in which i start a twitter trend 28th, June 2012
Yesterday began badly. I woke up with a cold, and knackered to boot. Then I found two terrible reviews of Jubilee on Amazon. Normally, this would not faze me unduly; I’m a voracious reader, and passionate about my right – and everyone else’s – to love or hate any book we damn well want. I also feel lucky just to have my novel out there and being disagreed about like any other book. This is what the bad reviews said:
‘I found this book boring and unbelievable…Observations from 70s nostalgic but that’s about it.’
‘Sorry to say, but I didn’t like this at all. For me, it just rambled on, and I’m just grateful I’ve finished.’
I spent quite a long time looking up the one-star reviews on books I love and know to be wonderful, just to reassure myself a bit. I made some bacon brownies*. I checked Amazon again, to see whether something nicer had been posted in the meantime, or whether maybe I’d imagined those reviews or inflated them in my increasingly depressive state. Neither of these things had happened. Above all I hoped very, very much that nobody else would see them.
My agent asked why I was having a bad day, so I told her about my cold, but not about the reviews in case she thought I was being silly and thin-skinned.
So, here’s the thing: writers are often silly and thin-skinned. If our books are piled high in a shop, it’s because they’re not selling. If we can’t find a copy – it’s because they’re not selling. If we sell, we don’t sell as much as other people, and if we don’t sell it’s just terrible and the end of everything. If we’re on prize lists it indicates we’re not commercial enough (and therefore not selling), and if we’re commercial and selling, no-one’s taking us seriously.
Get a drink inside a writer – or just catch them on Twitter during an off-day – and you’ll see a glass which is always half-empty. Except it’s not a glass. It’s one of those plastic things which just look like glasses. They gave the last glass to that writer over there, the one who never gets a bad review.
And then, yesterday evening, something brilliant happened. Author Lloyd Shepherd, who is way less silly and thin-skinned than me, tweeted a bad review of his own (excellent) novel The English Monster ‘Just so you know I don’t only tweet the good reviews.’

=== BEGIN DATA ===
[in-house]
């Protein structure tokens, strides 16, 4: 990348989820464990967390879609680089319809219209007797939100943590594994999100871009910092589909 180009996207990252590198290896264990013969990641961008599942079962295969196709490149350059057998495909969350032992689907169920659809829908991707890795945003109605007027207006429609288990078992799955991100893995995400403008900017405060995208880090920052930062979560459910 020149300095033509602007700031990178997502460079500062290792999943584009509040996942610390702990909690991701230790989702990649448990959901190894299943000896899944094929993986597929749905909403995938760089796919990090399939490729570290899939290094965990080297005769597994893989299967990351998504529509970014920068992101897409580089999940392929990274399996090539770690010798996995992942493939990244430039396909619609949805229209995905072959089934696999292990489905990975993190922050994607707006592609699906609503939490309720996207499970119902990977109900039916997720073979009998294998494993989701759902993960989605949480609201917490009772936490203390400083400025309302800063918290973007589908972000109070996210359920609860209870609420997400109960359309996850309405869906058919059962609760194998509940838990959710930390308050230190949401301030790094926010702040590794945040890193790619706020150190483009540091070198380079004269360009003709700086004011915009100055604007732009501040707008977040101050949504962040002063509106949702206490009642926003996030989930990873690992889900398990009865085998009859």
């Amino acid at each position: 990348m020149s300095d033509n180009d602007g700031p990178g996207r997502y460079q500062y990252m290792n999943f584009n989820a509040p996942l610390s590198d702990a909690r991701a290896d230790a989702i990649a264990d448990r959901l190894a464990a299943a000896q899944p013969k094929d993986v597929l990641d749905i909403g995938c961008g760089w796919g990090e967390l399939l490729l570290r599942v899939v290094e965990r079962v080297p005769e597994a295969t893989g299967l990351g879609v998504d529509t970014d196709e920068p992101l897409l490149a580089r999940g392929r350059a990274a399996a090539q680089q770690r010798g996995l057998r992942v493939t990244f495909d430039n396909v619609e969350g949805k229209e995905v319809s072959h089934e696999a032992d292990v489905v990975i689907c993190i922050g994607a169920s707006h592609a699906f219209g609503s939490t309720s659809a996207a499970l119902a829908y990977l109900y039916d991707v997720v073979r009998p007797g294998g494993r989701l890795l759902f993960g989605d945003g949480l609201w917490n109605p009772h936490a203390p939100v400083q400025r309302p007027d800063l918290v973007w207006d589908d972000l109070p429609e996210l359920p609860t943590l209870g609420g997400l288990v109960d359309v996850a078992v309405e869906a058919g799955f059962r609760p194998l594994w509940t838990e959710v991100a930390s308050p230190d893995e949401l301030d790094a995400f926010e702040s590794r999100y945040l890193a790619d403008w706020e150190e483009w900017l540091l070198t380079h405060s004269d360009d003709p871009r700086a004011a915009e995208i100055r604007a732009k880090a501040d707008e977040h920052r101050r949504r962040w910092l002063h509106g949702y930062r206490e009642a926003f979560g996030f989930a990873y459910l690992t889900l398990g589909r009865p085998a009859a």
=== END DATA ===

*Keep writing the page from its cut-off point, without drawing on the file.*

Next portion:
Frankly, it was a quite magical moment. It occurred to me that bad reviews were inevitable and often funny, that I wasn’t alone and that it might be much more of a laugh to air them, than pretend they hadn’t happened. I tweeted a couple of my most mortifying, appending the hashtag #crapreviews, Lloyd slung in some more of his own, and writer Essie Fox (she of The Somnambulist) joined the fray.
Here are the reviews that made me laugh the most:
‘At least I got your awful book from the library and didn’t waste my money.’ (This one sent direct to the author.)
‘I don’t know what to make of this book and I actually dread picking it up.’
‘I confess that my review is colored by, of all things, an economics-related anachronism.’
‘I live in hazlenut country and I can tell you that no-one is going to die passing a (bowel movement) that size. Don’t you think Mr. Levy would of (sic) just used his finger to dislodge that hazlenut instead of risking rectal prolapse?’
‘The third novel has a different sort of title from the first two. There is no excuse for this sort of inconsistency.’
[Of Chocolat]: ‘Unrealistic. The French do not eat chocolate.’
And this gem… ‘The reviewer disliked it so much we don’t think it would be in anyone’s interest to post a review.’
It ended up being a pretty hilarious evening. I came to the conclusion that a bad review was something which happened to the best of us, and my cold started to clear a bit.
Those brownies are beyond help, though.
*I thought these might be unexpectedly good. In fact, they were exactly as bad as you might imagine. Even my kids didn’t finish them. I’m taking the remainder into Conville and Walsh today, because Alex Cochran from Conville and Walsh suggested I make them, and he should bear the consequences.